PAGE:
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Monday, September 30, 2013

OpenTox Europe 2013 presentation: "The Open PHArmacological Concepts Triple Store"

On behalf of the Open PHACTS project, I have today presented the project at the OpenTox Europe 2013 meeting in Mainz. The session was about data management and analysis, and chaired by Dr. Nina Jeliazkova. Actually, I ended up in the same session as my colleague Martina Kutmon who gave a really nice presentation on PathVisio 3. Anyway, my slides looked like this and was based on earlier presentations from Open PHACTS colleagues, Gerhard Ecker and Chris Evelo in particular:

In the afternoon there were workshops where I presented Bioclipse-OpenTox, and particular the scripting side of it. You can read that tutorial here.

Friday, September 27, 2013

Urgent Open Science needs for Drug Discovery: pKa and logP

There is quite some discussion right now on Open Source Drug Discovery, and questions about what is Open Source and what is not. But as I made clear yesterday, I do not think that a project that requires the assigbment of specific rights independent from Open licenses is not the way forward, and in many cases not even possible. In my humble opinion, an #openscience approach is critical. Hiding data pending a (open) patent does not work for me; I'm sorry. Not that I am against patents in general (primarily, the patent system is broken and misused, but the idea has merits)...

Instead, I very much prefer to focus on solutions. Like the CDK, Bioclipse, BODR, CML, and many other Blue Obelisk tools. These tools are enabling drug discovery and research into computational tools to aid drug discovery. Without strings. Not fuzz about having to submit your precious data before you can use these tools. We contribute, we pay forward. And seriously, I love to see a Nature Chemical Biology paper and learn it uses the CDK, even if I am not a co-author on that paper, as much as I could use that in my academic career (or any of the other 75 contributors of the CDK!).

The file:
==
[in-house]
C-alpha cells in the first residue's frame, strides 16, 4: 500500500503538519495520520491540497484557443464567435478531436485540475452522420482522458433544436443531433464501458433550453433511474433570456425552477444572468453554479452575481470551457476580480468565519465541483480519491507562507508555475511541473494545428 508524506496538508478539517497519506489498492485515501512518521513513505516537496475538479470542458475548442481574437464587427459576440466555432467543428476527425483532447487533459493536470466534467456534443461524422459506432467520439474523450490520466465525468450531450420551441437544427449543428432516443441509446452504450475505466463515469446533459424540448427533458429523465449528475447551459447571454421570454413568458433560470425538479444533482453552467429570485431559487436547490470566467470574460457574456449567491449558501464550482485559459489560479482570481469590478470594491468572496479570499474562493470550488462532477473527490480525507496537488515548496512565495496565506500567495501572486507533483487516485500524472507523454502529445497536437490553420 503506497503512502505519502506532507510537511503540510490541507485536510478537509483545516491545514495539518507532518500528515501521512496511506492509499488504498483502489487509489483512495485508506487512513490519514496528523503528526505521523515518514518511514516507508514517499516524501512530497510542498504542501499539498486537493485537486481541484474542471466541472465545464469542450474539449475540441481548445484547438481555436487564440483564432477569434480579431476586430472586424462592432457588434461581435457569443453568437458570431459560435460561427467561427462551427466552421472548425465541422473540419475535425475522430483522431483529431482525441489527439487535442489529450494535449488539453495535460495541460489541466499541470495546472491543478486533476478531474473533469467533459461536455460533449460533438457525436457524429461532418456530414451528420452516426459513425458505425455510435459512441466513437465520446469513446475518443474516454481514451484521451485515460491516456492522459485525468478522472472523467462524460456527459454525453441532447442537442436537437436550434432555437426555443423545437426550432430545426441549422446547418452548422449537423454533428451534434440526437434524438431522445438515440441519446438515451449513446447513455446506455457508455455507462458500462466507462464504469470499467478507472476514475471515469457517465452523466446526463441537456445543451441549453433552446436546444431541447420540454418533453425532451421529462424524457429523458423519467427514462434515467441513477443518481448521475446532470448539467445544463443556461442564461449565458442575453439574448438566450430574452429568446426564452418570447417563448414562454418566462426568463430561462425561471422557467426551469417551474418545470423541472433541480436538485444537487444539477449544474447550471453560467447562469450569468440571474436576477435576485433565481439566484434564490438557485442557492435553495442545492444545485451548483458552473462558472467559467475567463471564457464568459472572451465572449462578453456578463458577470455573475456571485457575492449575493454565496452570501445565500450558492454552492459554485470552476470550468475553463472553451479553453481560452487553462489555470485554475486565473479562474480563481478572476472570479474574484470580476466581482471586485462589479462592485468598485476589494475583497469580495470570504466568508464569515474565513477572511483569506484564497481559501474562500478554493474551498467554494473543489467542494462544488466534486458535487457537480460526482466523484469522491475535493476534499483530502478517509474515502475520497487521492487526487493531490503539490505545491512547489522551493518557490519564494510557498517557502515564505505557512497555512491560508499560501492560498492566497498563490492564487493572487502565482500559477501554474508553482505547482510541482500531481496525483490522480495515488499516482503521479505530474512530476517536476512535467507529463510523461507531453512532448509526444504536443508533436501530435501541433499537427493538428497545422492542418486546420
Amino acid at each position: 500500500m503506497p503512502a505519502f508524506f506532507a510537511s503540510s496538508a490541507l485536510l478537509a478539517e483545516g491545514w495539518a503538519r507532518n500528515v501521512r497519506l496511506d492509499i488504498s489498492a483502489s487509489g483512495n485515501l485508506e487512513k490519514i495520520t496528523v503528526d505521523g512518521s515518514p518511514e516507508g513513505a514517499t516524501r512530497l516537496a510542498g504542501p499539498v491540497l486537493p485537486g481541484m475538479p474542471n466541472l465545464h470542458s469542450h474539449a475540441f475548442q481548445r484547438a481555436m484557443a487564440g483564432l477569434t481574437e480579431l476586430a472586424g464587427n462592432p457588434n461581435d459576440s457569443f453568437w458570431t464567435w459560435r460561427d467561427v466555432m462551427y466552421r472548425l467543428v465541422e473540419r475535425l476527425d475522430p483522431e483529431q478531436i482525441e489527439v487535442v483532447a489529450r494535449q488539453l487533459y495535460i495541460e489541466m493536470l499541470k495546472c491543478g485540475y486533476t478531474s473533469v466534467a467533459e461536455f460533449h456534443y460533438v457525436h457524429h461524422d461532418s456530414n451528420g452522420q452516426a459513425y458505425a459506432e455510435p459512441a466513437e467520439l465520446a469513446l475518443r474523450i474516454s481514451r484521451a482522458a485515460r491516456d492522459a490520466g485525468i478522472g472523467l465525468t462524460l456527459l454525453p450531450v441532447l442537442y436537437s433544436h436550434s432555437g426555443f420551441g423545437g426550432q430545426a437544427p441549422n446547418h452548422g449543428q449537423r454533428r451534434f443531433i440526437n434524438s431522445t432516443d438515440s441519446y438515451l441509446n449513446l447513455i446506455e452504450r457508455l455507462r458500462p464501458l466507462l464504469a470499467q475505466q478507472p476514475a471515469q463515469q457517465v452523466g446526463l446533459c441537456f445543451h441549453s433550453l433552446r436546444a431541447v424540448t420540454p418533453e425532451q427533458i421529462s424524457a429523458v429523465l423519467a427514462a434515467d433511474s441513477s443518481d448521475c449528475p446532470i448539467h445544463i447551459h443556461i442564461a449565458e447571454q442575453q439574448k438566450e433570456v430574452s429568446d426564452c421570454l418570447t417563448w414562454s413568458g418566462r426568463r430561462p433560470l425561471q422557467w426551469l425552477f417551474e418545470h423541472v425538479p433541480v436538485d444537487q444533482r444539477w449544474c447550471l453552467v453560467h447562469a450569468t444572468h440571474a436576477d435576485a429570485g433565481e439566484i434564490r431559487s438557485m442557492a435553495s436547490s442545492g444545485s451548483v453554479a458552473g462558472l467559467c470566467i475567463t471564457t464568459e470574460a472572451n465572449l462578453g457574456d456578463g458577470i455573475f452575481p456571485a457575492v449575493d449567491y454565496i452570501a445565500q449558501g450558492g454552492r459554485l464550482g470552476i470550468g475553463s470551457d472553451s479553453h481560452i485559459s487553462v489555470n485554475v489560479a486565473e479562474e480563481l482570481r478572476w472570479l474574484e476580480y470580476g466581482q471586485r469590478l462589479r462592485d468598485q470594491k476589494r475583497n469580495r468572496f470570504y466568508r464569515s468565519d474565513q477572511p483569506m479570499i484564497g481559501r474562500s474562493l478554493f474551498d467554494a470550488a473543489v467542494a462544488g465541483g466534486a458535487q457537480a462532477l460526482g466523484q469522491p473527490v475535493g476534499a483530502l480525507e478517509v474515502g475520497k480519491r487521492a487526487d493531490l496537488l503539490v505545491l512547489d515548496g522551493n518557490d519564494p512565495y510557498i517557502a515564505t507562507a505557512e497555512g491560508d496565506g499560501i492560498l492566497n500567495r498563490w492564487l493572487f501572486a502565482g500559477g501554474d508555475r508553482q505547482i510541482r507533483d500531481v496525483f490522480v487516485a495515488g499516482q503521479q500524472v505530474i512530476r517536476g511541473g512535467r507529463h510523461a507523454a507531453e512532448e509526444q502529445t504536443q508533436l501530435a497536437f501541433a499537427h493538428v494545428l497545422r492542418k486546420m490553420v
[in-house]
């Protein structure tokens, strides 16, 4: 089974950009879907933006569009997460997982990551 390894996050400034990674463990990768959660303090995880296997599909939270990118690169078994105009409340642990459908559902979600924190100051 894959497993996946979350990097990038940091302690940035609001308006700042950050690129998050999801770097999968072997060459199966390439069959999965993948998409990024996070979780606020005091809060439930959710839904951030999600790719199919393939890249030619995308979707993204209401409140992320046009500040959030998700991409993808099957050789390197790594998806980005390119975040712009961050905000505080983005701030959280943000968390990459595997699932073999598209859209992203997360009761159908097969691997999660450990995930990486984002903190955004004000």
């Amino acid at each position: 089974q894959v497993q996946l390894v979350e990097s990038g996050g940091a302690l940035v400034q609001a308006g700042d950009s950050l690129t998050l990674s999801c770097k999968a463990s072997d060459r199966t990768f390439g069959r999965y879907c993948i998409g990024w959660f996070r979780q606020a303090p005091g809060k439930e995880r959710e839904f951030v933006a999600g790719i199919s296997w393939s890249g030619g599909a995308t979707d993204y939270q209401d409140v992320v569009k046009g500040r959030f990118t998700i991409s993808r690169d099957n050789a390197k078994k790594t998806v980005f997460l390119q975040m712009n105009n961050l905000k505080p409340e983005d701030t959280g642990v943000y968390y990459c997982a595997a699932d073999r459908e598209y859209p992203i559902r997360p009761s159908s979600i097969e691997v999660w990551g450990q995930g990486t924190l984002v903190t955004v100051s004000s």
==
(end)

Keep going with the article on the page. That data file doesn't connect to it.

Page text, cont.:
We do get back, beyond that aforementioned satisfaction. We do see other projects donate data, donate tools built on top of the CDK, to further aid the community.

But if you really like to know, here's my wishlist of things that we really urgently need: Open Data for training (statistical) models for chemical properties. In particular, I need CCZero experimental data (annotated with experimental method, error, etc) for:

  1. logP (and/or LogD)
  2. pKa (please use this wiki)
We recently saw such initiatives for melting points and solubility already from Jean-Claude, Andrew Lang, Antony Williams, and others.

If you have data, please make it available as Open Data, by putting it online in a machine readable format, and with proper copyright and CCZero waiver information.

Thursday, September 26, 2013

Why do databases make sharing Open Data difficult?

I tend to feel quite isolated in these matters, but they matter to me: licenses, agreements, etc. Because I try to be a friendly guy and respect the wishes expressed by others.

However, this puts me in a situation where I cannot join many otherwise interesting initiatives. There are many examples, but I will isolate one, for no particular reason other than that they just published an interesting paper about DMSO solubility modeling (doi:10.1021/ci400213d): the Online Chemical Database.



The training data from this solubility study is available from this website, and is listed in the abstract as freely downloadable. Well, free as in free beer. I cannot even look at the data set metadata without signing a license. So, I started reading the license, and clauses like this worry me:
    4.1 The User grants to Helmholtz Zentrum Muenchen by submitting information, data, models and structures to the Online Chemical Environment a world-wide, non-exclusive, transferable and sub licensable right to use all information data, structures and models submitted, for research, teaching and any other (including commercial) purposes.
Originating from an open, academic culture of collaboration, I rarely am the sole copyright owner of a data set. And with my busy agenda I am really not going to chase down all owners and ask them if they are willing to assign these rights to the Helmholtz Zentrum Muenchen. Do you seriously think I have nothing better to do? So, I cannot contribute data to this database. Worse, this clause probably not compatible with Open Data license in general. I fully understand the attention, but you are paying your legal experts probably a lot of money, so let them do their work and explicitly allow Open Data licenses, indicating that any such clauses do not apply to such data.